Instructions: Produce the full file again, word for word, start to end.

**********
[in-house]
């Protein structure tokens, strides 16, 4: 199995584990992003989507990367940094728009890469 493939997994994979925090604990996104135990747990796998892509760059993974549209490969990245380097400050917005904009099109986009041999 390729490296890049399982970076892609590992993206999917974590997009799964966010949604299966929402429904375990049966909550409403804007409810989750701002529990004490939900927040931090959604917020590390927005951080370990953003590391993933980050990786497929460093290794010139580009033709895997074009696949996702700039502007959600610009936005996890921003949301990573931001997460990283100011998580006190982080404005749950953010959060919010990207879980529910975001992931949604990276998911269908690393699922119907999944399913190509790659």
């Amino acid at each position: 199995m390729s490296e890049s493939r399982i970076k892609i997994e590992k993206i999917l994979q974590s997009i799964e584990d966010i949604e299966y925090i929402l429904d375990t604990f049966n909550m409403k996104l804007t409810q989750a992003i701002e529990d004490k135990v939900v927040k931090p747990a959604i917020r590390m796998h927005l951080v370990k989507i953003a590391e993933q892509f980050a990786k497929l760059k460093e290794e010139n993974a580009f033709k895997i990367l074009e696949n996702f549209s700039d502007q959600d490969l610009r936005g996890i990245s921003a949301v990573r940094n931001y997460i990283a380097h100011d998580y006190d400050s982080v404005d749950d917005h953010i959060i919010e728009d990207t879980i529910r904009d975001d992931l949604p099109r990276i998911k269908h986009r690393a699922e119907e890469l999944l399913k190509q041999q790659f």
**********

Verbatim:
[in-house]
């Protein structure tokens, strides 16, 4: 199995584990992003989507990367940094728009890469 493939997994994979925090604990996104135990747990796998892509760059993974549209490969990245380097400050917005904009099109986009041999 390729490296890049399982970076892609590992993206999917974590997009799964966010949604299966929402429904375990049966909550409403804007409810989750701002529990004490939900927040931090959604917020590390927005951080370990953003590391993933980050990786497929460093290794010139580009033709895997074009696949996702700039502007959600610009936005996890921003949301990573931001997460990283100011998580006190982080404005749950953010959060919010990207879980529910975001992931949604990276998911269908690393699922119907999944399913190509790659």
């Amino acid at each position: 199995m390729s490296e890049s493939r399982i970076k892609i997994e590992k993206i999917l994979q974590s997009i799964e584990d966010i949604e299966y925090i929402l429904d375990t604990f049966n909550m409403k996104l804007t409810q989750a992003i701002e529990d004490k135990v939900v927040k931090p747990a959604i917020r590390m796998h927005l951080v370990k989507i953003a590391e993933q892509f980050a990786k497929l760059k460093e290794e010139n993974a580009f033709k895997i990367l074009e696949n996702f549209s700039d502007q959600d490969l610009r936005g996890i990245s921003a949301v990573r940094n931001y997460i990283a380097h100011d998580y006190d400050s982080v404005d749950d917005h953010i959060i919010e728009d990207t879980i529910r904009d975001d992931l949604p099109r990276i998911k269908h986009r690393a699922e119907e890469l999944l399913k190509q041999q790659f």